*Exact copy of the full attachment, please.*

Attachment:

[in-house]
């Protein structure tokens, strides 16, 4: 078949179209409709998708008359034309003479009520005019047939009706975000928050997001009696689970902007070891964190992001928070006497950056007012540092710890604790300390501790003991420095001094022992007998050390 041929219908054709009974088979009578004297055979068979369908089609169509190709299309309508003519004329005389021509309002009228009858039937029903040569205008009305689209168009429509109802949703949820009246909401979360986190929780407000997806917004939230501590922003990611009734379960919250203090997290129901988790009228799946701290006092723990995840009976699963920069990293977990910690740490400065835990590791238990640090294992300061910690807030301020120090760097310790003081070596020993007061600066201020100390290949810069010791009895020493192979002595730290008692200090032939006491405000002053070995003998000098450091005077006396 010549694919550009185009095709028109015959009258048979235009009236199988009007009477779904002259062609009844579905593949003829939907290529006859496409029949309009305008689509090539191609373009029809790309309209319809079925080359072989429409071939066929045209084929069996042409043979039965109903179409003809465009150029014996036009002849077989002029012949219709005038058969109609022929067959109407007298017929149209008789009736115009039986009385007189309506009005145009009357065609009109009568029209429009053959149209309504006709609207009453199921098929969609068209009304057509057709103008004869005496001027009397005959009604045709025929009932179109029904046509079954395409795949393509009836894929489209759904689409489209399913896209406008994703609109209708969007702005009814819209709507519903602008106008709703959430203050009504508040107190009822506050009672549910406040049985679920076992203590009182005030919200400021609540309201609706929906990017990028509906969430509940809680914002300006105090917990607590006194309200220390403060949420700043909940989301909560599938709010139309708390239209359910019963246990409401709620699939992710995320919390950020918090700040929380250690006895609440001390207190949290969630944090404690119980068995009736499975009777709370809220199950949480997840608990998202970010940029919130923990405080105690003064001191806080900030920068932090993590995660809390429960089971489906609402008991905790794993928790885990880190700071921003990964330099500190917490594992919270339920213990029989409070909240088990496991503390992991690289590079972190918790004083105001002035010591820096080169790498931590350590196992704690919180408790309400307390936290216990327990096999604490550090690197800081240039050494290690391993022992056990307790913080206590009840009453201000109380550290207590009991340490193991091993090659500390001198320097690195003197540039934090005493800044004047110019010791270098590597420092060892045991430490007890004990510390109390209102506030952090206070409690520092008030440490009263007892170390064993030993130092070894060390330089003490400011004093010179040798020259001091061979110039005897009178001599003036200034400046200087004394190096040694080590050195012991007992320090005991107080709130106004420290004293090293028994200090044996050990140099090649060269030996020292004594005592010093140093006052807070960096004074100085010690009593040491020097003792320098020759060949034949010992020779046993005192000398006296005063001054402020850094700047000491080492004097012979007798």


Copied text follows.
[in-house]
């Protein structure tokens, strides 16, 4: 078949179209409709998708008359034309003479009520005019047939009706975000928050997001009696689970902007070891964190992001928070006497950056007012540092710890604790300390501790003991420095001094022992007998050390 041929219908054709009974088979009578004297055979068979369908089609169509190709299309309508003519004329005389021509309002009228009858039937029903040569205008009305689209168009429509109802949703949820009246909401979360986190929780407000997806917004939230501590922003990611009734379960919250203090997290129901988790009228799946701290006092723990995840009976699963920069990293977990910690740490400065835990590791238990640090294992300061910690807030301020120090760097310790003081070596020993007061600066201020100390290949810069010791009895020493192979002595730290008692200090032939006491405000002053070995003998000098450091005077006396 010549694919550009185009095709028109015959009258048979235009009236199988009007009477779904002259062609009844579905593949003829939907290529006859496409029949309009305008689509090539191609373009029809790309309209319809079925080359072989429409071939066929045209084929069996042409043979039965109903179409003809465009150029014996036009002849077989002029012949219709005038058969109609022929067959109407007298017929149209008789009736115009039986009385007189309506009005145009009357065609009109009568029209429009053959149209309504006709609207009453199921098929969609068209009304057509057709103008004869005496001027009397005959009604045709025929009932179109029904046509079954395409795949393509009836894929489209759904689409489209399913896209406008994703609109209708969007702005009814819209709507519903602008106008709703959430203050009504508040107190009822506050009672549910406040049985679920076992203590009182005030919200400021609540309201609706929906990017990028509906969430509940809680914002300006105090917990607590006194309200220390403060949420700043909940989301909560599938709010139309708390239209359910019963246990409401709620699939992710995320919390950020918090700040929380250690006895609440001390207190949290969630944090404690119980068995009736499975009777709370809220199950949480997840608990998202970010940029919130923990405080105690003064001191806080900030920068932090993590995660809390429960089971489906609402008991905790794993928790885990880190700071921003990964330099500190917490594992919270339920213990029989409070909240088990496991503390992991690289590079972190918790004083105001002035010591820096080169790498931590350590196992704690919180408790309400307390936290216990327990096999604490550090690197800081240039050494290690391993022992056990307790913080206590009840009453201000109380550290207590009991340490193991091993090659500390001198320097690195003197540039934090005493800044004047110019010791270098590597420092060892045991430490007890004990510390109390209102506030952090206070409690520092008030440490009263007892170390064993030993130092070894060390330089003490400011004093010179040798020259001091061979110039005897009178001599003036200034400046200087004394190096040694080590050195012991007992320090005991107080709130106004420290004293090293028994200090044996050990140099090649060269030996020292004594005592010093140093006052807070960096004074100085010690009593040491020097003792320098020759060949034949010992020779046993005192000398006296005063001054402020850094700047000491080492004097012979007798």